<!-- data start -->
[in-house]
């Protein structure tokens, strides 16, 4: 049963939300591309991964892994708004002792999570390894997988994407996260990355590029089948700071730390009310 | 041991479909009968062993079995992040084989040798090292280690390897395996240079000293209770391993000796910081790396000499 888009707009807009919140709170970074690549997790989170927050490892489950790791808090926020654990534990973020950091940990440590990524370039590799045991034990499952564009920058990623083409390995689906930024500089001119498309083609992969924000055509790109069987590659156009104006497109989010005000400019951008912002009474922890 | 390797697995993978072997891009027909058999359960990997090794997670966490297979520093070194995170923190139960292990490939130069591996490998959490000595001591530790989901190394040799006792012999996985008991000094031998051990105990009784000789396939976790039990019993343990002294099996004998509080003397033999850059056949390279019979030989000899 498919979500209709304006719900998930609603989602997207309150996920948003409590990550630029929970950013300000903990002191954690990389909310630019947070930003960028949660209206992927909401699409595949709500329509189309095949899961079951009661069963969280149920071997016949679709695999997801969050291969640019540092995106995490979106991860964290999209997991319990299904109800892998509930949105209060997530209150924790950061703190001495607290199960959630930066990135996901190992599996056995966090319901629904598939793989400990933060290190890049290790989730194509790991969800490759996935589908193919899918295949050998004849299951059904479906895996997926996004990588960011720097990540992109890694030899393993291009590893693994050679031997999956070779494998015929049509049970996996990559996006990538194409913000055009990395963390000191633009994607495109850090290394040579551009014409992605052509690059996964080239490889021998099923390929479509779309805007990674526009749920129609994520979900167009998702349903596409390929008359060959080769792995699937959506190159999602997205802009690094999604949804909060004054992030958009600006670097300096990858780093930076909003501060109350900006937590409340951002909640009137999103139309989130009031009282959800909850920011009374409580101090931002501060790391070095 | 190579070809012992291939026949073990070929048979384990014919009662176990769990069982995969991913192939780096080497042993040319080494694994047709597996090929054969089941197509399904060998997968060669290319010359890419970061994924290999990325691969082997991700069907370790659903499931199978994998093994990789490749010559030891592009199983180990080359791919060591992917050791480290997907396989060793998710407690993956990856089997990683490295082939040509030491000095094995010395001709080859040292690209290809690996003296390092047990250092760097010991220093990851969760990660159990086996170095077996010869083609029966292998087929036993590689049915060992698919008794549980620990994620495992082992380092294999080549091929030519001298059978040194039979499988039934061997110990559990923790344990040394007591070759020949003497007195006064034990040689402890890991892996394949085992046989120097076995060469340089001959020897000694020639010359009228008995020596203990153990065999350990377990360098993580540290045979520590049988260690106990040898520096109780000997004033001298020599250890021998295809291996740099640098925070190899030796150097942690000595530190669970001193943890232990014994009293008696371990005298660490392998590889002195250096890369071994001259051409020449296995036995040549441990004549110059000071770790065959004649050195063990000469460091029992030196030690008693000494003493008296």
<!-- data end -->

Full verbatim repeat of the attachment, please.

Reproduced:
[in-house]
């Protein structure tokens, strides 16, 4: 049963939300591309991964892994708004002792999570390894997988994407996260990355590029089948700071730390009310 | 041991479909009968062993079995992040084989040798090292280690390897395996240079000293209770391993000796910081790396000499 888009707009807009919140709170970074690549997790989170927050490892489950790791808090926020654990534990973020950091940990440590990524370039590799045991034990499952564009920058990623083409390995689906930024500089001119498309083609992969924000055509790109069987590659156009104006497109989010005000400019951008912002009474922890 | 390797697995993978072997891009027909058999359960990997090794997670966490297979520093070194995170923190139960292990490939130069591996490998959490000595001591530790989901190394040799006792012999996985008991000094031998051990105990009784000789396939976790039990019993343990002294099996004998509080003397033999850059056949390279019979030989000899 498919979500209709304006719900998930609603989602997207309150996920948003409590990550630029929970950013300000903990002191954690990389909310630019947070930003960028949660209206992927909401699409595949709500329509189309095949899961079951009661069963969280149920071997016949679709695999997801969050291969640019540092995106995490979106991860964290999209997991319990299904109800892998509930949105209060997530209150924790950061703190001495607290199960959630930066990135996901190992599996056995966090319901629904598939793989400990933060290190890049290790989730194509790991969800490759996935589908193919899918295949050998004849299951059904479906895996997926996004990588960011720097990540992109890694030899393993291009590893693994050679031997999956070779494998015929049509049970996996990559996006990538194409913000055009990395963390000191633009994607495109850090290394040579551009014409992605052509690059996964080239490889021998099923390929479509779309805007990674526009749920129609994520979900167009998702349903596409390929008359060959080769792995699937959506190159999602997205802009690094999604949804909060004054992030958009600006670097300096990858780093930076909003501060109350900006937590409340951002909640009137999103139309989130009031009282959800909850920011009374409580101090931002501060790391070095 | 190579070809012992291939026949073990070929048979384990014919009662176990769990069982995969991913192939780096080497042993040319080494694994047709597996090929054969089941197509399904060998997968060669290319010359890419970061994924290999990325691969082997991700069907370790659903499931199978994998093994990789490749010559030891592009199983180990080359791919060591992917050791480290997907396989060793998710407690993956990856089997990683490295082939040509030491000095094995010395001709080859040292690209290809690996003296390092047990250092760097010991220093990851969760990660159990086996170095077996010869083609029966292998087929036993590689049915060992698919008794549980620990994620495992082992380092294999080549091929030519001298059978040194039979499988039934061997110990559990923790344990040394007591070759020949003497007195006064034990040689402890890991892996394949085992046989120097076995060469340089001959020897000694020639010359009228008995020596203990153990065999350990377990360098993580540290045979520590049988260690106990040898520096109780000997004033001298020599250890021998295809291996740099640098925070190899030796150097942690000595530190669970001193943890232990014994009293008696371990005298660490392998590889002195250096890369071994001259051409020449296995036995040549441990004549110059000071770790065959004649050195063990000469460091029992030196030690008693000494003493008296």